Muslim nations agree to develop a common approach to water
The 5th World Water Forum, presently going on in Istanbul, Turkey has witnessed a number important sessions in the last few days. The fifth day of the weeklong summit also hosted a meeting of the Muslim countries to discuss the state of water sustainability in their world.
Some horrible facts that over 1.1 billion people had no access to water, 2.6 billion people experienced sanitation problems, and 3,900 babies died daily in Muslim countries because of lack of sufficient water were also highlighted in the meet, stated in a statement issued from the venue of the summit.
Iranian Minister Seyed Perviz Fattah used the opportunity to offer to hold the next World Water Forum, three years from now, in Iran, while Egyptian Representative Mahmud Abu-Zeid underlined the importance of periodic regional programs, which would not only share valuable information on water issues, but develop new and advanced technologies, especially in water collecting. Fouad Ben Eliezer, the Minister of Iraq, claimed that because their daily intake from the rivers of Tigres and Euphrates were reduced to 40 million m3 from the previous 60 million m3, the Iraqi people frequently faced water shortage.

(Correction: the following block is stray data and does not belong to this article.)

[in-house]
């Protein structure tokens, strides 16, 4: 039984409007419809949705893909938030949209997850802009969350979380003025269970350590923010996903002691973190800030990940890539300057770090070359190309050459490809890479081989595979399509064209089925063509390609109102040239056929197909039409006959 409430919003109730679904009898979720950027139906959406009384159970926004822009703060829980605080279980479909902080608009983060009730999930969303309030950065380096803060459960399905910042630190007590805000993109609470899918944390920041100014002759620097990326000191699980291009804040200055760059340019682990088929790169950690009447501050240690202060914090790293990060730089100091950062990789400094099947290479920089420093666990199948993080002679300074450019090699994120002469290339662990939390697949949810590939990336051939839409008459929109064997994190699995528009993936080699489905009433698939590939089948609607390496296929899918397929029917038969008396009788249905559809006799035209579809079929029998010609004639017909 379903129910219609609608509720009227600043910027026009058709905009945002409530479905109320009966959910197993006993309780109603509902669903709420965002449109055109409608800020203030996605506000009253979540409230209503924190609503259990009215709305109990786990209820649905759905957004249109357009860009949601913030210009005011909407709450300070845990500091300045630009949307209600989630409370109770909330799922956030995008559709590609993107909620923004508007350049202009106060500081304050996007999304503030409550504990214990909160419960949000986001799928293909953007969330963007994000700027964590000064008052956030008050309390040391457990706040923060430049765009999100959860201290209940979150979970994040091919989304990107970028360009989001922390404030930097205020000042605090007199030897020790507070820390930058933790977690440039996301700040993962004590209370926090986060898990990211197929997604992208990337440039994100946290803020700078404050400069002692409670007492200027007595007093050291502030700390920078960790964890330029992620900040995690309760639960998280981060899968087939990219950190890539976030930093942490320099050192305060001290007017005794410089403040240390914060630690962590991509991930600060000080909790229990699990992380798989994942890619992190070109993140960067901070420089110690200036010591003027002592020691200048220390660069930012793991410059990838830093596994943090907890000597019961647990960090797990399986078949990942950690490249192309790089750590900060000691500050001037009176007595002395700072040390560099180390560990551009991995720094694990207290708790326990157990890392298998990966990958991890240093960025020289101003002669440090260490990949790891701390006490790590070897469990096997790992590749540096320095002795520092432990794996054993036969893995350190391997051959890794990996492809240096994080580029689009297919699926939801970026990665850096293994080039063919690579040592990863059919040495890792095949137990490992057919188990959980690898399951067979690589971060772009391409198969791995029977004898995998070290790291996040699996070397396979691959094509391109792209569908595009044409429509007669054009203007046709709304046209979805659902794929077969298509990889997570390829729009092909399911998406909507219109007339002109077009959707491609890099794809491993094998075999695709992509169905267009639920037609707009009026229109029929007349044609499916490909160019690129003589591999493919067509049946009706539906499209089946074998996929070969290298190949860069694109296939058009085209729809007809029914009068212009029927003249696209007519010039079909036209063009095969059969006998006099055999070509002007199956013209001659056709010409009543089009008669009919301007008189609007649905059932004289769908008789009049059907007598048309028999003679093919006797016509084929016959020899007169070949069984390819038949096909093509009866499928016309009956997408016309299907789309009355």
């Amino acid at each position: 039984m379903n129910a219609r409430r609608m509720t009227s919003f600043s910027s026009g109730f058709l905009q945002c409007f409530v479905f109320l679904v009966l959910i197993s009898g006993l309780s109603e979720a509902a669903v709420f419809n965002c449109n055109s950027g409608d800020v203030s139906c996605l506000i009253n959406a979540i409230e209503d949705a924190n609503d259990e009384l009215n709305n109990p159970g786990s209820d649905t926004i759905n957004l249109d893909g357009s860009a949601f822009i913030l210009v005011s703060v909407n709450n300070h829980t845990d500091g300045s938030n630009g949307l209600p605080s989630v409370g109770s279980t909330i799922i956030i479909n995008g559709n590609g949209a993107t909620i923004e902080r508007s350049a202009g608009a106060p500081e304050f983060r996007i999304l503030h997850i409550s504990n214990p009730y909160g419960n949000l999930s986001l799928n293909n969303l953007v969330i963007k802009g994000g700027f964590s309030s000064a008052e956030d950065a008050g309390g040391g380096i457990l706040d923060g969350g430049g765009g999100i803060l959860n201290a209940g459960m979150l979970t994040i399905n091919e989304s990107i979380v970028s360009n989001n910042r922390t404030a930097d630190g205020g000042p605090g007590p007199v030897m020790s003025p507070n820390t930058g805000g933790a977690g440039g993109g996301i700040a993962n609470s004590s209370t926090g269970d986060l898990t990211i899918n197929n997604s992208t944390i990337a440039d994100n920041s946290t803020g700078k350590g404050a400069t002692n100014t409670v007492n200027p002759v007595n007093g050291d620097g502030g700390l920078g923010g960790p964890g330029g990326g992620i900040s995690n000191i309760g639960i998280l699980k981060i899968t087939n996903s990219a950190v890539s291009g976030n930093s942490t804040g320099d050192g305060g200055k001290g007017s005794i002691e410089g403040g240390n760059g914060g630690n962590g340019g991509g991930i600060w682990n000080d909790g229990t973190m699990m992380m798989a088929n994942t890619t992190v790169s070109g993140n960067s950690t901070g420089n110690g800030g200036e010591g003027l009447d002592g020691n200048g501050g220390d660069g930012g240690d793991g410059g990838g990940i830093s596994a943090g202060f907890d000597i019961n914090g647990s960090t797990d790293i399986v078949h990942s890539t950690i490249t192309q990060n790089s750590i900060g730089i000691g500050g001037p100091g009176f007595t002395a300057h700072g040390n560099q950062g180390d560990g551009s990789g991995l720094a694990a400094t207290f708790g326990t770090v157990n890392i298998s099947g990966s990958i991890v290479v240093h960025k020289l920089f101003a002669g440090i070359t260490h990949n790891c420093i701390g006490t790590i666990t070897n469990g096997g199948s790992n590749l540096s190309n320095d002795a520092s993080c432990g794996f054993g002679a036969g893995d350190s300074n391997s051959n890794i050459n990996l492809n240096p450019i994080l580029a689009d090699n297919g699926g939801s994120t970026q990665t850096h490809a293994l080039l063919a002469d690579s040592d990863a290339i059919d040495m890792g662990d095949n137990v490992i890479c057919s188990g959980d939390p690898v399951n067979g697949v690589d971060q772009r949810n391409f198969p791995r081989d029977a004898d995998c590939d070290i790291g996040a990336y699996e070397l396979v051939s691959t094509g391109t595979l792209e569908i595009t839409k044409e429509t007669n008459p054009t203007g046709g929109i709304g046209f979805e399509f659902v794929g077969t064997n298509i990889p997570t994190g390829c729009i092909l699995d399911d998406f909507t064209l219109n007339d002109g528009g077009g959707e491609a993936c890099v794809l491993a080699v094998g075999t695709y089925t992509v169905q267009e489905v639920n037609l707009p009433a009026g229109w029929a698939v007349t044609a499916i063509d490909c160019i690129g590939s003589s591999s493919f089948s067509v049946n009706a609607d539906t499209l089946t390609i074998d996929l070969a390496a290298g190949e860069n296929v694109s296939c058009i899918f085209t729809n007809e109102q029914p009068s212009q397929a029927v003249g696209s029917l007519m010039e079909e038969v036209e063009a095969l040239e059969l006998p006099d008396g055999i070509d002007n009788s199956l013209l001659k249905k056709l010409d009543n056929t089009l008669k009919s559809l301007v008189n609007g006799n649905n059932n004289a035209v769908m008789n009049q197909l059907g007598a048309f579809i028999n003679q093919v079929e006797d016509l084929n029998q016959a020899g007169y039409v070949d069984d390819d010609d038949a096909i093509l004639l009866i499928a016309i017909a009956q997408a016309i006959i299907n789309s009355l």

The Palestinian Minister expressed his own concerns, saying that despite his country's Transboundary Water Agreement, the "Philistines" (a colloquial term for people who occupy the southern coast of Canaan) had not been receiving any water from Jordan since 1967. He urged them to remedy the situation. The minister from Algeria highlighted his country's 30 new dams in 10 years and plans for 11 more until 2025.
The Secretary General of the Organisation for Informatics Cooperation and Development (OICD), Prof. Dr. Ekmeleddin Ýhsanoðlu, said that due to the ongoing difficulties including regional conflicts, the global financial crisis, climate change and limited access to drinking water, projects intended to meet the needs of their citizens were hindered to a great extent.
"For the first time in Forum history, the Istanbul meet blends together the three levels of political power, national governments, local authorities and parliaments, to facilitate a common understanding of objectives and solutions. This was demonstrated through the Ministerial Statement for national governments, the Istanbul Water Consensus for local authorities, and the Parliamentarian Helpdesk, an information system designed to log and search all water legislation," informed Lauren Kamm through an e-mail.
In the three-day Ministerial Conference 60 ministers, 9 deputy ministers and 8 vice-ministers participated. The Ministerial Declaration is scheduled to be finalized today. The Declaration will recognize the specific challenges facing different parts of the world, especially Africa, in meeting the Millennium Development Goals and attaining an acceptable level of water security for socio-economic development.
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